Another disappointment is that the maps are pretty much corridors and allow for little of the flexibility that existed in the initial campaign. It would have been a better idea for Relic to create a more limited number of maps but focus on making them as open as possible, with a variety of drop in points, a lot of places for possible objectives and plenty od space for players to engage in open ended battle sequences.
Retribution is a good game and there's a lot of variety here for the fans that love the Warhammer 40,000 universe, but it could have been great if a little more attention was paid to the map design.
The entire campaign is playable in cooperative mode with another buddy, and this time around the fact that normal units can join in the battle means that each of the players has more to do than in the original game or than in Chaos Rising.
Graphics and audio
Retribution looks good, especially when zoomed out as much as possible in order to direct tactical movements, but the Dawn of War II engine is beginning to show its age in certain sections, especially in the cutscenes that are generated using it. The good news is that the game does not slow down significantly even in the biggest multiplayer matches, especially when players take care to choose setting that their hardware can support.
I need a reward
The voice work is also adequate although limited in narrative scope by the fact that there are six races to play around with. A special mention goes out to those who worked on the Ork, which now mix their usual borderline incomprehensible dialect with a pirate theme.
Despite the original Dawn of War II arriving in February 2009 and the expansion coming roughly one year later, the game has retained a pretty dedicated crowd of gamers who come back regularly for the multiplayer experience that it offers.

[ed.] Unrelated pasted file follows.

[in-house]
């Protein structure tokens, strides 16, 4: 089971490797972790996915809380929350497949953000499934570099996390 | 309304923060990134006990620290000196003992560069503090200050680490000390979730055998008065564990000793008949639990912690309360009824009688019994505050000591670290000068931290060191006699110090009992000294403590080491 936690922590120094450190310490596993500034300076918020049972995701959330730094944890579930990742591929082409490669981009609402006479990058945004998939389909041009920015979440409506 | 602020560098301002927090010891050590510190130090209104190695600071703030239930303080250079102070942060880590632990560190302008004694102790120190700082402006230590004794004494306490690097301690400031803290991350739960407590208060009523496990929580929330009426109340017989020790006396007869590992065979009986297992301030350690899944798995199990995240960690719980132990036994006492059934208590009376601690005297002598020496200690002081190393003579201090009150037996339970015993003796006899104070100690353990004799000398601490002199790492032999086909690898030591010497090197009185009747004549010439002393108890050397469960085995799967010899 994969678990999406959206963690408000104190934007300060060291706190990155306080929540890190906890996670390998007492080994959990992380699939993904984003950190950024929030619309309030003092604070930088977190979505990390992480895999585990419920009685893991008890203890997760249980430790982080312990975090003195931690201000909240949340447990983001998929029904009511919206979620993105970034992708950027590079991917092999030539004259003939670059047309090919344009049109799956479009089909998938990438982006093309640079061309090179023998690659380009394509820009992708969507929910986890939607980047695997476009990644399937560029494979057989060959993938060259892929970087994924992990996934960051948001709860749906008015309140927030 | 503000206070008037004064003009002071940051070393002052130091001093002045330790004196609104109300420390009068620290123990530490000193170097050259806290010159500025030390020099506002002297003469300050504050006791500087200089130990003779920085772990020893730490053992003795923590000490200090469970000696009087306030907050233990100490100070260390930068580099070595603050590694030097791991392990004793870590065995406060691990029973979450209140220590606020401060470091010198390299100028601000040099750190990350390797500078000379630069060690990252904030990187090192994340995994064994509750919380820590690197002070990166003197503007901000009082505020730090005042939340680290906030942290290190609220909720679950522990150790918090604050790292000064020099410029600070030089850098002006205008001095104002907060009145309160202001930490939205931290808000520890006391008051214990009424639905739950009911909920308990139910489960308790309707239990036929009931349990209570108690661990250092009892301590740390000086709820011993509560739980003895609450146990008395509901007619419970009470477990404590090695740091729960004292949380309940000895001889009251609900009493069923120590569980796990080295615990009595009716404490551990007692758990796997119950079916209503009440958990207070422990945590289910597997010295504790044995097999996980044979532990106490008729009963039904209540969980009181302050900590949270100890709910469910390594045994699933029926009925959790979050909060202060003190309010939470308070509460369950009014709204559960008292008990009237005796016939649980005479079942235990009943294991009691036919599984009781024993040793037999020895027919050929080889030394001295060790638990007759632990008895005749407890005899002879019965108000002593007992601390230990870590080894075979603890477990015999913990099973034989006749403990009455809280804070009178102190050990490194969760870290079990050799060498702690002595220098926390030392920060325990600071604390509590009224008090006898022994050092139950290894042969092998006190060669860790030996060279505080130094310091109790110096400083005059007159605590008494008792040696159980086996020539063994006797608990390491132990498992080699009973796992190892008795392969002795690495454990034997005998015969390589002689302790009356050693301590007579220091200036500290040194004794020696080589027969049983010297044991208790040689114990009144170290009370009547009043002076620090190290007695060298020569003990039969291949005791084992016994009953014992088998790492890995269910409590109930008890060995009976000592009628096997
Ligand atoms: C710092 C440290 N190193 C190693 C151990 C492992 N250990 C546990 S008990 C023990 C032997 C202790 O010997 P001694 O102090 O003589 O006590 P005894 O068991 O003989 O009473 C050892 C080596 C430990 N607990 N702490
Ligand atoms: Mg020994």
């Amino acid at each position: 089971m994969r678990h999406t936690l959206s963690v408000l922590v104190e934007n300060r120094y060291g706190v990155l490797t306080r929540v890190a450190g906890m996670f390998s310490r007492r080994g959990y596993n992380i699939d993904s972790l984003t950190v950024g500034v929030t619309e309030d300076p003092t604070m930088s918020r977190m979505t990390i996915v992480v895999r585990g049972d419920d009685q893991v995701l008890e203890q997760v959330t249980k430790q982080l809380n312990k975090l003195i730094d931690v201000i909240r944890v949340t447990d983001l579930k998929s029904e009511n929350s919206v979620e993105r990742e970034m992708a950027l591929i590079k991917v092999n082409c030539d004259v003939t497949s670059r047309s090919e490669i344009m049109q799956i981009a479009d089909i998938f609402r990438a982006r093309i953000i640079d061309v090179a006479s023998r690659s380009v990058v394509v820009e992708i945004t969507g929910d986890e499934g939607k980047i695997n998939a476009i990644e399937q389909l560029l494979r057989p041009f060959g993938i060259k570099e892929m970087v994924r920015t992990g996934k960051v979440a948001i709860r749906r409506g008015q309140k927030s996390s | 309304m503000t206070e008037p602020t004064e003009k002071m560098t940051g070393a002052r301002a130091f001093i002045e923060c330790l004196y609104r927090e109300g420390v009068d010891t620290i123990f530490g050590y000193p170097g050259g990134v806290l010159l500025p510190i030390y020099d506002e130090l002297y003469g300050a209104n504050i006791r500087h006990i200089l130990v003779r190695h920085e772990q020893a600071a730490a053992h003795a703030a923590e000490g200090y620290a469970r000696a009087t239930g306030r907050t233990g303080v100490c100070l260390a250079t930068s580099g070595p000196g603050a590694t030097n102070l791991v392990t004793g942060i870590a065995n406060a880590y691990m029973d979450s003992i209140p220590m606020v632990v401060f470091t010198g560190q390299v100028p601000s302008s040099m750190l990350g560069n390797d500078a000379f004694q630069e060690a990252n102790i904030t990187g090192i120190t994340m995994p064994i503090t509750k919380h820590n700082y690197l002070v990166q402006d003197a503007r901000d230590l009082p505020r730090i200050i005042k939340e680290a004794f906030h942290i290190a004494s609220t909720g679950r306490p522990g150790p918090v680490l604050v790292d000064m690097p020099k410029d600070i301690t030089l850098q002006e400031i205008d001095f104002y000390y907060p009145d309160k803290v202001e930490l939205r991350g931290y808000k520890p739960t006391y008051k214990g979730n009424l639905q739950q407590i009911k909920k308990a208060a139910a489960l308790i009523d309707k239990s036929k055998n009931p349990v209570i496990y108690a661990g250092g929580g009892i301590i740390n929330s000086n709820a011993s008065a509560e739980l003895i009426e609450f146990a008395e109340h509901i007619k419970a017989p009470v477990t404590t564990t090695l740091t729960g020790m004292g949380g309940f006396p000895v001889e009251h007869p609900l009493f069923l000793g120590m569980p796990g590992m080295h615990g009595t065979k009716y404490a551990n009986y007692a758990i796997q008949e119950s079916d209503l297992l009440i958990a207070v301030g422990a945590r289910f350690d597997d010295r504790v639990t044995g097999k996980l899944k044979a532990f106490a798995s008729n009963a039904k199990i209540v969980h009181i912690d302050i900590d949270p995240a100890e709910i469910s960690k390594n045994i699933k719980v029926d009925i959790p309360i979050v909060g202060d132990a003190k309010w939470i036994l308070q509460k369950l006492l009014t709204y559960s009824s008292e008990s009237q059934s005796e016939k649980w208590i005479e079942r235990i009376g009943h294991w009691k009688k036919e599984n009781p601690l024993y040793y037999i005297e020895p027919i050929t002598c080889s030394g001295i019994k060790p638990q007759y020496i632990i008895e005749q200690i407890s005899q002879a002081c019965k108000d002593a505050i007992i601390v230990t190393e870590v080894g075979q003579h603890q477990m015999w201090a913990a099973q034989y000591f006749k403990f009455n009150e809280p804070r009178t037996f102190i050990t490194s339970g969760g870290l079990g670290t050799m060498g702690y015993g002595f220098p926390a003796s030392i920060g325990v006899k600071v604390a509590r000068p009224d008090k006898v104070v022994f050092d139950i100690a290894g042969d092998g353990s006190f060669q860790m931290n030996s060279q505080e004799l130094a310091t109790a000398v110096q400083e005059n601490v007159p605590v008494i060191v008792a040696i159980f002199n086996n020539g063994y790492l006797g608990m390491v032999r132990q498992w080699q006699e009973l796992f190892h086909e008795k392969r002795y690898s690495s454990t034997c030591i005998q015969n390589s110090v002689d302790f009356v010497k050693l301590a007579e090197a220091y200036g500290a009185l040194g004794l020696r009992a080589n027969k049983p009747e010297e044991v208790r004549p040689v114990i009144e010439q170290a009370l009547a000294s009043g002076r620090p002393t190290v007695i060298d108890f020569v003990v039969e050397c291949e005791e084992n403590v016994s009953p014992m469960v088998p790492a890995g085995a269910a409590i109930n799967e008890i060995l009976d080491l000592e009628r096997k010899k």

And the launch of Retribution will surely see even more old hands come back and try their hand at the new Imperial Guard faction and master the new commanders and their abilities.
Each faction gets a new unit for Retribution and they all seem like nice little squads to play around with, although I doubt any one of them will become fundamental elements in a winning strategy any time soon.
The Imperial Guard is all new and surprisingly balanced, given that they are often portrayed as being the weaklings of the Warhammer 40,000 universe, squishy simple humans that are often no more than speed bumps in the advance of the enemies of mankind and are often destroyed by the Space Marines, the force that comes close to actually sharing their goals.
The key to playing them well seems to be in getting Ogryns as quickly as possible, using them to absorb damage from the most powerful enemy units and attract their attention while applying superior firepower via tanks (the missile launcher is especially well suited) or via massed guardsmen squads with as many officers included as possible.
The Last Stand mode also received an update, with a new map for players to test their skills on and an Imperial Guard hero added in the person of Castor, with quite a few skills that mostly lead to a crowd control role. At the moment, there are quite a few newcomers trying it out and the matchmaking system seems to be having a bit of a problem with finding good teams of three for more season Last Stand gamers.
Retribution also ditches the Games of Windows layer for matchmaking and uses the internal Steam service, which is easier to deal with, but at the moment some players have reported trouble with getting their multiplayer statistics imported into the new release.
Retribution is great because of the whole new race it introduces and because of the chance to experience another five of them in narrative linked missions. But Relic really messed up the campaign by not offering variety when it comes to the maps and that could be a problem for a lot of the fans of Dawn of War II.
The multiplayer is good and the Imperial Guard makes a good, balanced addition and the new Last Stand map is challenging and a pleasure to play, and these two bits alone mention the price tag.
For those who only play the campaign, my advice is to wait up and pick Retribution out when THQ and Relic put out the inevitable Dawn of War II Complete Collection.
All others can pick up Retribution now, play one campaign, then move on to multiplayer and return to the single player once their map memories have faded out somewhat.